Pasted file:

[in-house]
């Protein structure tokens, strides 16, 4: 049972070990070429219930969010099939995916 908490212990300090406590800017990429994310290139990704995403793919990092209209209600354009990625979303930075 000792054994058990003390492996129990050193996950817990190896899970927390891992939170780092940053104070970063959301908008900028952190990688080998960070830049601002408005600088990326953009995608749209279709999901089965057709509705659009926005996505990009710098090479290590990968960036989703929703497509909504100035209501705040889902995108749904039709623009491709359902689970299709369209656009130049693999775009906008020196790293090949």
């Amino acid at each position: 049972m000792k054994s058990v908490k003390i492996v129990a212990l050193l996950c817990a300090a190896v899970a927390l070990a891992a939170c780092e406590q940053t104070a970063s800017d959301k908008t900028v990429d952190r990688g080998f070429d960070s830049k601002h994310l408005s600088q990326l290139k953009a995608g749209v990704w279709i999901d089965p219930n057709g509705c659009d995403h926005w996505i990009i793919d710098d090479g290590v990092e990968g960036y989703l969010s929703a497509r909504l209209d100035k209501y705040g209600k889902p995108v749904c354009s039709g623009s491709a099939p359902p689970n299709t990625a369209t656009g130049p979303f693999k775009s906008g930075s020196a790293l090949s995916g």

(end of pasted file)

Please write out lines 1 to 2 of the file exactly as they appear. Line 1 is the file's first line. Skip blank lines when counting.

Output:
[in-house]
């Protein structure tokens, strides 16, 4: 049972070990070429219930969010099939995916 908490212990300090406590800017990429994310290139990704995403793919990092209209209600354009990625979303930075 000792054994058990003390492996129990050193996950817990190896899970927390891992939170780092940053104070970063959301908008900028952190990688080998960070830049601002408005600088990326953009995608749209279709999901089965057709509705659009926005996505990009710098090479290590990968960036989703929703497509909504100035209501705040889902995108749904039709623009491709359902689970299709369209656009130049693999775009906008020196790293090949």